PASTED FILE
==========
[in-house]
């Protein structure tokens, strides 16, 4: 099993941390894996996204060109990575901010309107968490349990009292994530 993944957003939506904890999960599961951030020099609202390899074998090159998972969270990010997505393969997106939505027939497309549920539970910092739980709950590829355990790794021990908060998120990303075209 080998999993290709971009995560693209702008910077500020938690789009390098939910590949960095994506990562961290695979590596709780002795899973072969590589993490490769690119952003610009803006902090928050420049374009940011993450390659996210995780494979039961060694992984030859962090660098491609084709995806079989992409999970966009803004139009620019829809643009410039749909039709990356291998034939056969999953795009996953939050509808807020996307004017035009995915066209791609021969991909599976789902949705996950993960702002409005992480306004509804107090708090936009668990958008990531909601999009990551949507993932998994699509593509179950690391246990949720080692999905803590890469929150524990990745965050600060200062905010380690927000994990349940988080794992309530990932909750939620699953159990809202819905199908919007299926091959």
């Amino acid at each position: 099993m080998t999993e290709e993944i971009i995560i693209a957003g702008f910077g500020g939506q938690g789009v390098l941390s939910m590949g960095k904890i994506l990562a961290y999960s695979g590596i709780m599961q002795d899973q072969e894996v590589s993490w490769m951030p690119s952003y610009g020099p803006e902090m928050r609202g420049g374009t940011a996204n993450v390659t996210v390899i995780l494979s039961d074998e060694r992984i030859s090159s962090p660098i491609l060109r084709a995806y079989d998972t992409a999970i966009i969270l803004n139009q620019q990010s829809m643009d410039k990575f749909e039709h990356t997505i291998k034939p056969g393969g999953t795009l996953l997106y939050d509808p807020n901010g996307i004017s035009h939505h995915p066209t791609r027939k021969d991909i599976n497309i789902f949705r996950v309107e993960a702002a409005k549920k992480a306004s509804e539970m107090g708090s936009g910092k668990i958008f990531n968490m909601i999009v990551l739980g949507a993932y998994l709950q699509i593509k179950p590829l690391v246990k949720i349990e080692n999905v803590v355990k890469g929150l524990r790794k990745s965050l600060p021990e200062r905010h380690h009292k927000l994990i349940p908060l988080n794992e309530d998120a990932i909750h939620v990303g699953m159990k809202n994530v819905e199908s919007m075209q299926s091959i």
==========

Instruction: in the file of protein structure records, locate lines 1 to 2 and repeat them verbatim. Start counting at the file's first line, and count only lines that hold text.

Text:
[in-house]
């Protein structure tokens, strides 16, 4: 099993941390894996996204060109990575901010309107968490349990009292994530 993944957003939506904890999960599961951030020099609202390899074998090159998972969270990010997505393969997106939505027939497309549920539970910092739980709950590829355990790794021990908060998120990303075209 080998999993290709971009995560693209702008910077500020938690789009390098939910590949960095994506990562961290695979590596709780002795899973072969590589993490490769690119952003610009803006902090928050420049374009940011993450390659996210995780494979039961060694992984030859962090660098491609084709995806079989992409999970966009803004139009620019829809643009410039749909039709990356291998034939056969999953795009996953939050509808807020996307004017035009995915066209791609021969991909599976789902949705996950993960702002409005992480306004509804107090708090936009668990958008990531909601999009990551949507993932998994699509593509179950690391246990949720080692999905803590890469929150524990990745965050600060200062905010380690927000994990349940988080794992309530990932909750939620699953159990809202819905199908919007299926091959």